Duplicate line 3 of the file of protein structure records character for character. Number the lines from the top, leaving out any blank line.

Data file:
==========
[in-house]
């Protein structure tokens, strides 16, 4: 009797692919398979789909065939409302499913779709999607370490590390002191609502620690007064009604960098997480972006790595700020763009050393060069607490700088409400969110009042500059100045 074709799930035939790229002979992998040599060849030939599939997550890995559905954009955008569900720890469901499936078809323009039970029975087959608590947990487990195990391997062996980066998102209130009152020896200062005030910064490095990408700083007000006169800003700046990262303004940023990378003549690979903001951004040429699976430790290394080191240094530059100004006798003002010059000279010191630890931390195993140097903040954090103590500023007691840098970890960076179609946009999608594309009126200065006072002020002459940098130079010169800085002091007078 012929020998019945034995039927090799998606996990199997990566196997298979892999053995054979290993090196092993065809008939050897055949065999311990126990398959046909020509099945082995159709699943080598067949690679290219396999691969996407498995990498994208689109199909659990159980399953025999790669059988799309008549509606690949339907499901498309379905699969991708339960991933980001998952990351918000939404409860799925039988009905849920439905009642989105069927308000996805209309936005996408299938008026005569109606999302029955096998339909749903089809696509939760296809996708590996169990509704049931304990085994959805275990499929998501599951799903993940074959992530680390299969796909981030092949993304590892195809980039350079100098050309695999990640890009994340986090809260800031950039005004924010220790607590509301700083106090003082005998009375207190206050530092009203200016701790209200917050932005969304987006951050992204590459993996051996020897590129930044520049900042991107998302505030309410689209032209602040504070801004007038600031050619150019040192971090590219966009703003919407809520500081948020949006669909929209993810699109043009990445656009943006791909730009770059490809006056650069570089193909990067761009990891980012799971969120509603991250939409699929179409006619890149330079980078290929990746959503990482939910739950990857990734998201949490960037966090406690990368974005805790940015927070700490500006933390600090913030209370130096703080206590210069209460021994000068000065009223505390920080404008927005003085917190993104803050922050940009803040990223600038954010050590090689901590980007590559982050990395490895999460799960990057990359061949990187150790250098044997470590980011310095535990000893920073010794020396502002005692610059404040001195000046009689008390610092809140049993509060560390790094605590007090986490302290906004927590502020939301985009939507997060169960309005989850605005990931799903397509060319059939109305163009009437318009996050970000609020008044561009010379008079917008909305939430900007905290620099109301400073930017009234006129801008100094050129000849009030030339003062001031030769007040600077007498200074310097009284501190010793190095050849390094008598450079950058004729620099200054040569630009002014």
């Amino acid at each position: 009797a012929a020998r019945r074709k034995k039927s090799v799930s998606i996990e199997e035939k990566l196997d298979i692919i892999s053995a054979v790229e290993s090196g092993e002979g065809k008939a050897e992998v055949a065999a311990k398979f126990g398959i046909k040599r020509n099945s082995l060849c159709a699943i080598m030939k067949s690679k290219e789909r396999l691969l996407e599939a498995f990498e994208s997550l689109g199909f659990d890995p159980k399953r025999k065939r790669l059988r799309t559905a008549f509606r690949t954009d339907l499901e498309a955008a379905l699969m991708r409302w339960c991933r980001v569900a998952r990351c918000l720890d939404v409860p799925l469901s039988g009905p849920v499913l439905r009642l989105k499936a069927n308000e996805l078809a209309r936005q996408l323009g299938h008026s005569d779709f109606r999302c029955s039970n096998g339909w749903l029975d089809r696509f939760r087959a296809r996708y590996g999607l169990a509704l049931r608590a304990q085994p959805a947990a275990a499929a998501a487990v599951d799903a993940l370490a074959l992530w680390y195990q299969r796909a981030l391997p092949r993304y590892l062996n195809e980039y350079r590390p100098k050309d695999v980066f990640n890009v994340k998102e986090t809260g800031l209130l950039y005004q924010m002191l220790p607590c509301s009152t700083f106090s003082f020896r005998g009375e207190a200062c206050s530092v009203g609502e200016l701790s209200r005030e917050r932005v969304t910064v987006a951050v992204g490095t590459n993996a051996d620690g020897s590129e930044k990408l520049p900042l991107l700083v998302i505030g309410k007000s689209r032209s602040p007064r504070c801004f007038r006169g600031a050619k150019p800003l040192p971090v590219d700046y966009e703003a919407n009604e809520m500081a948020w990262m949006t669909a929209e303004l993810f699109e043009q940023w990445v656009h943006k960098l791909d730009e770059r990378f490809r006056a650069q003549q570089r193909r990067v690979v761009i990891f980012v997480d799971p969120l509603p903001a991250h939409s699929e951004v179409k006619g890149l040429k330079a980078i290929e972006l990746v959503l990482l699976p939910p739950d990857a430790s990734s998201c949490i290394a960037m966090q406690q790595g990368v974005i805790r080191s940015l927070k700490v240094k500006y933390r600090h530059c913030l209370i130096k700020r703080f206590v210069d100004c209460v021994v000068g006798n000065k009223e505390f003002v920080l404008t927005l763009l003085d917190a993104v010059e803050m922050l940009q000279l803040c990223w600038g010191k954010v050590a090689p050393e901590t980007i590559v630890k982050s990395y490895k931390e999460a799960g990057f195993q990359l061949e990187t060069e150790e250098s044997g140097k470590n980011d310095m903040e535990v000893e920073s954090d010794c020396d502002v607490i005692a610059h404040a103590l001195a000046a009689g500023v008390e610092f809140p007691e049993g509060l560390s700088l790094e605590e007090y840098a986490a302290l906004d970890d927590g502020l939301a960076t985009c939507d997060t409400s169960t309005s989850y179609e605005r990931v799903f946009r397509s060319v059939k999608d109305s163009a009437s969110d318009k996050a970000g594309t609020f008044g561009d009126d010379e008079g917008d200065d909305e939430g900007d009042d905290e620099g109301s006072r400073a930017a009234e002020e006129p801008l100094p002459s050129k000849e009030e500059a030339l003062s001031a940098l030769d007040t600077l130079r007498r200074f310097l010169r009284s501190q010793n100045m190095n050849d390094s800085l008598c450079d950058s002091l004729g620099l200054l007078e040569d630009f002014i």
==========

């Amino acid at each position: 009797a012929a020998r019945r074709k034995k039927s090799v799930s998606i996990e199997e035939k990566l196997d298979i692919i892999s053995a054979v790229e290993s090196g092993e002979g065809k008939a050897e992998v055949a065999a311990k398979f126990g398959i046909k040599r020509n099945s082995l060849c159709a699943i080598m030939k067949s690679k290219e789909r396999l691969l996407e599939a498995f990498e994208s997550l689109g199909f659990d890995p159980k399953r025999k065939r790669l059988r799309t559905a008549f509606r690949t954009d339907l499901e498309a955008a379905l699969m991708r409302w339960c991933r980001v569900a998952r990351c918000l720890d939404v409860p799925l469901s039988g009905p849920v499913l439905r009642l989105k499936a069927n308000e996805l078809a209309r936005q996408l323009g299938h008026s005569d779709f109606r999302c029955s039970n096998g339909w749903l029975d089809r696509f939760r087959a296809r996708y590996g999607l169990a509704l049931r608590a304990q085994p959805a947990a275990a499929a998501a487990v599951d799903a993940l370490a074959l992530w680390y195990q299969r796909a981030l391997p092949r993304y590892l062996n195809e980039y350079r590390p100098k050309d695999v980066f990640n890009v994340k998102e986090t809260g800031l209130l950039y005004q924010m002191l220790p607590c509301s009152t700083f106090s003082f020896r005998g009375e207190a200062c206050s530092v009203g609502e200016l701790s209200r005030e917050r932005v969304t910064v987006a951050v992204g490095t590459n993996a051996d620690g020897s590129e930044k990408l520049p900042l991107l700083v998302i505030g309410k007000s689209r032209s602040p007064r504070c801004f007038r006169g600031a050619k150019p800003l040192p971090v590219d700046y966009e703003a919407n009604e809520m500081a948020w990262m949006t669909a929209e303004l993810f699109e043009q940023w990445v656009h943006k960098l791909d730009e770059r990378f490809r006056a650069q003549q570089r193909r990067v690979v761009i990891f980012v997480d799971p969120l509603p903001a991250h939409s699929e951004v179409k006619g890149l040429k330079a980078i290929e972006l990746v959503l990482l699976p939910p739950d990857a430790s990734s998201c949490i290394a960037m966090q406690q790595g990368v974005i805790r080191s940015l927070k700490v240094k500006y933390r600090h530059c913030l209370i130096k700020r703080f206590v210069d100004c209460v021994v000068g006798n000065k009223e505390f003002v920080l404008t927005l763009l003085d917190a993104v010059e803050m922050l940009q000279l803040c990223w600038g010191k954010v050590a090689p050393e901590t980007i590559v630890k982050s990395y490895k931390e999460a799960g990057f195993q990359l061949e990187t060069e150790e250098s044997g140097k470590n980011d310095m903040e535990v000893e920073s954090d010794c020396d502002v607490i005692a610059h404040a103590l001195a000046a009689g500023v008390e610092f809140p007691e049993g509060l560390s700088l790094e605590e007090y840098a986490a302290l906004d970890d927590g502020l939301a960076t985009c939507d997060t409400s169960t309005s989850y179609e605005r990931v799903f946009r397509s060319v059939k999608d109305s163009a009437s969110d318009k996050a970000g594309t609020f008044g561009d009126d010379e008079g917008d200065d909305e939430g900007d009042d905290e620099g109301s006072r400073a930017a009234e002020e006129p801008l100094p002459s050129k000849e009030e500059a030339l003062s001031a940098l030769d007040t600077l130079r007498r200074f310097l010169r009284s501190q010793n100045m190095n050849d390094s800085l008598c450079d950058s002091l004729g620099l200054l007078e040569d630009f002014i």